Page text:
Spanish Constitutional Court suspends Catalan Parliament to preempt secession vote

TONI ALBIR

Members of the Catalan National Assembly (ANC) follow the vote of the independence resolution at the regional parliament on a screen placed on a street in Barcelona, Spain, 09 November 2015. The regional parliament approved the joint resolution made by Catalonian parties 'Junts pel Si' (Together for the yes).

Spanish Constitutional Court suspends Catalan Parliament to preempt secession vote


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The Spanish Constitutional Court suspended a session of the Catalan Parliament set for Monday in order to pre-empt the region’s declaration of independence.

The Court’s decision on Thursday came following the challenge of the Catalan chapter of the Socialist Party (PSOE), which argued that the session would constitute “a breach of the constitution.”

In an interview with the Catalunya Ràdio station on Thursday, the President of the regional assembly, Mr. Forcadell, said she did not know whether a declaration of independence would be debated next week in Parliament.

Meanwhile, the European Parliament held a plenary session focusing on Catalonia on Wednesday. The biggest political groups – EPP, S&D, ALDE – made clear that the Catalan referendum and its result are illegal, although there was also severe criticism of the Spanish Prime Minister Mariano Rajoy.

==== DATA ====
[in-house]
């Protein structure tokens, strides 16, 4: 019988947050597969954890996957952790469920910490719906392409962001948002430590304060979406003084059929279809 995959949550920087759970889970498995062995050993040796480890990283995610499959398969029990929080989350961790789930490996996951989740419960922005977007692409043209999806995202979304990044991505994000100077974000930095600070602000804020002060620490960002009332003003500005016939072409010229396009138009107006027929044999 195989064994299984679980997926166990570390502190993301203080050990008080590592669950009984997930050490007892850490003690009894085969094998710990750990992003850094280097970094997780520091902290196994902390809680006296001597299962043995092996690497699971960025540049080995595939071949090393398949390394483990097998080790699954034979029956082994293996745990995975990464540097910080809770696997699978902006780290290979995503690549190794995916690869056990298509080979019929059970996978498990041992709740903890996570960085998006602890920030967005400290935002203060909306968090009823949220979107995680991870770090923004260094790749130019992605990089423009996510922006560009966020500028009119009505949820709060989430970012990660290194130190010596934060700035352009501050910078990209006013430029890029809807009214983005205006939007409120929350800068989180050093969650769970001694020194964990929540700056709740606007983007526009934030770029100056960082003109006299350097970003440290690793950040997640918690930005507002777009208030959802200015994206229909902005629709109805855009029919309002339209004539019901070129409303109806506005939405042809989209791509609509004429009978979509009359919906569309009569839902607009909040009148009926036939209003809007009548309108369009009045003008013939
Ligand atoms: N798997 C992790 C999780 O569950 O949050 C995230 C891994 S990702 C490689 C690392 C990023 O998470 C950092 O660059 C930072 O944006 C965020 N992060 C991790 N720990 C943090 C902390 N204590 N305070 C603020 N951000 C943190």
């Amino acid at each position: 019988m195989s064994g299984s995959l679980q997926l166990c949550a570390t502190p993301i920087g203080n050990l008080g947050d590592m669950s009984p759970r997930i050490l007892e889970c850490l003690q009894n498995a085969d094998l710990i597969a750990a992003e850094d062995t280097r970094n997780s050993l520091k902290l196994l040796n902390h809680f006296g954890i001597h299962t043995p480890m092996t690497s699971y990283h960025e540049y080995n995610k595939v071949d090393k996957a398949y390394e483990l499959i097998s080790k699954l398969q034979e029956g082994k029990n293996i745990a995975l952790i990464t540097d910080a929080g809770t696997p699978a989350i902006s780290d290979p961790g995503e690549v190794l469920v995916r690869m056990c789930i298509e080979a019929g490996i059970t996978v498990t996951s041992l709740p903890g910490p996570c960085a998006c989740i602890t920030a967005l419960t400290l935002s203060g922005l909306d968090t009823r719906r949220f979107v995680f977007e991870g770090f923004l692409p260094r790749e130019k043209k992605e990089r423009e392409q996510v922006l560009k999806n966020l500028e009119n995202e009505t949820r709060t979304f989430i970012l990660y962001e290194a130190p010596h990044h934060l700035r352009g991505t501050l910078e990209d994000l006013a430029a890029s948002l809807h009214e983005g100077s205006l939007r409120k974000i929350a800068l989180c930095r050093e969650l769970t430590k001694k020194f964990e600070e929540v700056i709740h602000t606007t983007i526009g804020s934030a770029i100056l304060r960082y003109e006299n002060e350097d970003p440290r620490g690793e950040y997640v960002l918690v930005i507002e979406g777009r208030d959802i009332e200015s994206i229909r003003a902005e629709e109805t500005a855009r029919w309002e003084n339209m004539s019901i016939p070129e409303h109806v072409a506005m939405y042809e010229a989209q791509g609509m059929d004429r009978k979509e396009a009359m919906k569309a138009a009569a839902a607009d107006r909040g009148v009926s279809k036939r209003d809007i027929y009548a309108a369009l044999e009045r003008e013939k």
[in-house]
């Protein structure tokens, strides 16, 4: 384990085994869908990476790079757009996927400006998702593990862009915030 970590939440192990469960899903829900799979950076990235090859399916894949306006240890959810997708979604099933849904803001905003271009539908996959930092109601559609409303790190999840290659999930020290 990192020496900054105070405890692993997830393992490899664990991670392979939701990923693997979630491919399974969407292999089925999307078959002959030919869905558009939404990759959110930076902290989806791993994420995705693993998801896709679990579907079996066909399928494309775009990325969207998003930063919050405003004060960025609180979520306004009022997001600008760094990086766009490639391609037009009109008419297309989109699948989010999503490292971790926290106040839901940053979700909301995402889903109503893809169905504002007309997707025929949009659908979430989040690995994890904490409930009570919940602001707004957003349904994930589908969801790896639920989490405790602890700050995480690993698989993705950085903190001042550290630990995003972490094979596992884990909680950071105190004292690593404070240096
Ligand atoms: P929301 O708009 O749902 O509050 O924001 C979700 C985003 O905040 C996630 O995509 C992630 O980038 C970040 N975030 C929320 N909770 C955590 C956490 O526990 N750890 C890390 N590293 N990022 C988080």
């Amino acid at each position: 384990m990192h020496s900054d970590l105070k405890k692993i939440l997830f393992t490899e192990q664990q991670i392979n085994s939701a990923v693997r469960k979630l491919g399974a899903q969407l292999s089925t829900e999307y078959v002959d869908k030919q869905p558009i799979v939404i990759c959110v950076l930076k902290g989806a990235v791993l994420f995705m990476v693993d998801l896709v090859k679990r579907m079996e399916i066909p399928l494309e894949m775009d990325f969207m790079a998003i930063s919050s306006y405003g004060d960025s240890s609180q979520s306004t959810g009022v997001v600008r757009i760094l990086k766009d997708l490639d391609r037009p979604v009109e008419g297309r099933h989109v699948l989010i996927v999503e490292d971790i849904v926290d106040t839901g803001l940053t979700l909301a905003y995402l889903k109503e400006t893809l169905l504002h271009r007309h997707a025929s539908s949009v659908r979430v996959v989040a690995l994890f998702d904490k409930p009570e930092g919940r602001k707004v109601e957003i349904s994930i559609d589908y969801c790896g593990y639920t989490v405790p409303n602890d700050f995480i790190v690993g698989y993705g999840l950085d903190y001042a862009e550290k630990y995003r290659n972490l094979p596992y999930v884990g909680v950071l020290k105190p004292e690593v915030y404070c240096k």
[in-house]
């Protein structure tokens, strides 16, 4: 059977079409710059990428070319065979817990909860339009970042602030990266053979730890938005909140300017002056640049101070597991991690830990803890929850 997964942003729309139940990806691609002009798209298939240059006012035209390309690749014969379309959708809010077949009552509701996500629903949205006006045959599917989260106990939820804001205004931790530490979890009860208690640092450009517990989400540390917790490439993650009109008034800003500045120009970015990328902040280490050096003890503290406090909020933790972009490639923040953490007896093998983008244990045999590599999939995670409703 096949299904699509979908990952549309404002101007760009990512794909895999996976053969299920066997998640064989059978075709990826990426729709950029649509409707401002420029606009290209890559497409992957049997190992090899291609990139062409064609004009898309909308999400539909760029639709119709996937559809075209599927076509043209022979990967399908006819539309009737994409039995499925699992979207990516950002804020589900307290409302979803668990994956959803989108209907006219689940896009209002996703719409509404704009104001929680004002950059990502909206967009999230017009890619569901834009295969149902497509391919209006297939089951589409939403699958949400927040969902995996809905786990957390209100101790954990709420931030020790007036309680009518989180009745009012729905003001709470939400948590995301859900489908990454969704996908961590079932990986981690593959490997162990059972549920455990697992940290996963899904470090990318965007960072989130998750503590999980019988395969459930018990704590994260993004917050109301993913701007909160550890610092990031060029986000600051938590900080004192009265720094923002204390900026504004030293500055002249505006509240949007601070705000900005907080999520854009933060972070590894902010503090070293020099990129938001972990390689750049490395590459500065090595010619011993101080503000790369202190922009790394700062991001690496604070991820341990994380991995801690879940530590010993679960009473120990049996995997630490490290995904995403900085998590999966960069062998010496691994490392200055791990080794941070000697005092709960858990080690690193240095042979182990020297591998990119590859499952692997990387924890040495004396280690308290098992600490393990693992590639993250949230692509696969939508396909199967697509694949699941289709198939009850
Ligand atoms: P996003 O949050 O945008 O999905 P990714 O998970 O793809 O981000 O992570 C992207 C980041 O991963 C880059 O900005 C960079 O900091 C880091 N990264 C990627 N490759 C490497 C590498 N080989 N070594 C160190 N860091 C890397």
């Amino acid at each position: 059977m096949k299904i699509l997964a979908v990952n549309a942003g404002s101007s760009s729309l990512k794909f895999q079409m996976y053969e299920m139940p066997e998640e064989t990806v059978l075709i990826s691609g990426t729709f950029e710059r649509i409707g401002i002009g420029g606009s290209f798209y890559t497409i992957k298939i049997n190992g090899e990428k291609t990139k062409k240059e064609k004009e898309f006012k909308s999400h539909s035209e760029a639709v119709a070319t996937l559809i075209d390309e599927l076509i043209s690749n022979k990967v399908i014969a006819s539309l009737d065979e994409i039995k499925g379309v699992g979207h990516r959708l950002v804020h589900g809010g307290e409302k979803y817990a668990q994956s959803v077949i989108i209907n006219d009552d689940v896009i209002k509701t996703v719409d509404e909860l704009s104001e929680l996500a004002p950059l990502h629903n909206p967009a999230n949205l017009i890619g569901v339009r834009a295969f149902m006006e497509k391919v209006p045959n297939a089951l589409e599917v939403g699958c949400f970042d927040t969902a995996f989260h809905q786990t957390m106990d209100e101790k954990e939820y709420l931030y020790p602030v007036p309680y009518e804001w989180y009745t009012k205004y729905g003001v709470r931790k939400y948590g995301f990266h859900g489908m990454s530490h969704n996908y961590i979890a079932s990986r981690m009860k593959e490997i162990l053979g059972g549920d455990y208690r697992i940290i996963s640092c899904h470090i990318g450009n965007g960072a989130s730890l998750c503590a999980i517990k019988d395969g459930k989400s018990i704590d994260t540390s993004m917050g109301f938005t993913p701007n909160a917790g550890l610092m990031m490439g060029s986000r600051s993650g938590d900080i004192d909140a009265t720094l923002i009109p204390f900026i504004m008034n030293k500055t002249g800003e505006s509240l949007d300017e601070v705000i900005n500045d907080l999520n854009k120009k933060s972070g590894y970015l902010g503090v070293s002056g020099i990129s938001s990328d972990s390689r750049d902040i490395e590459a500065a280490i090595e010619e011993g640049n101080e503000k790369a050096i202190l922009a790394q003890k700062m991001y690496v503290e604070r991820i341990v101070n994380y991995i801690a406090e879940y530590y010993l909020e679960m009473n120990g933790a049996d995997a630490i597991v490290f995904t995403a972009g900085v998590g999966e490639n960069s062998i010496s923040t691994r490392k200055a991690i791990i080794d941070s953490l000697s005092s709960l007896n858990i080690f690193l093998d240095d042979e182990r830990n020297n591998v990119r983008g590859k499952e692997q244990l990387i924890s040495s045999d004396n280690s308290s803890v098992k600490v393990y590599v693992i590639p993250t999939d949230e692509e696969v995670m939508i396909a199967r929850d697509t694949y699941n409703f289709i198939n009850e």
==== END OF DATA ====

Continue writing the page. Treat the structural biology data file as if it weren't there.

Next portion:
Addressing the European Parliament, European Commission Vice-President Frans Timmermans noted that “under the Spanish Constitution, Sunday’s vote in Catalonia was not legal.” Despite holding Catalonia accountable to Spanish rule of law, Timmermans asked for dialogue, El Pais reports.

Along the same line of argumentation, the President of the European People’s Party Manfred Weber underscored that what is at stake is nothing less than “the integrity of an EU member state.” Gianni Pitella criticized Mariano Rajoy but also made clear that the Catalan referendum violated the Spanish constitution and the rule of law. The leader of ALDE, Guy Verhofstadt, took a step further to suggest that “the referendum lacked basic democratic legitimacy.”

Mariano Rajoy has warned of “greater damage” if Catalan separatists go ahead with a unilateral declaration of independence. The Spanish Constitution allows for the dissolution of the local government and direct rule, although such a move would constitute greater political escalation.

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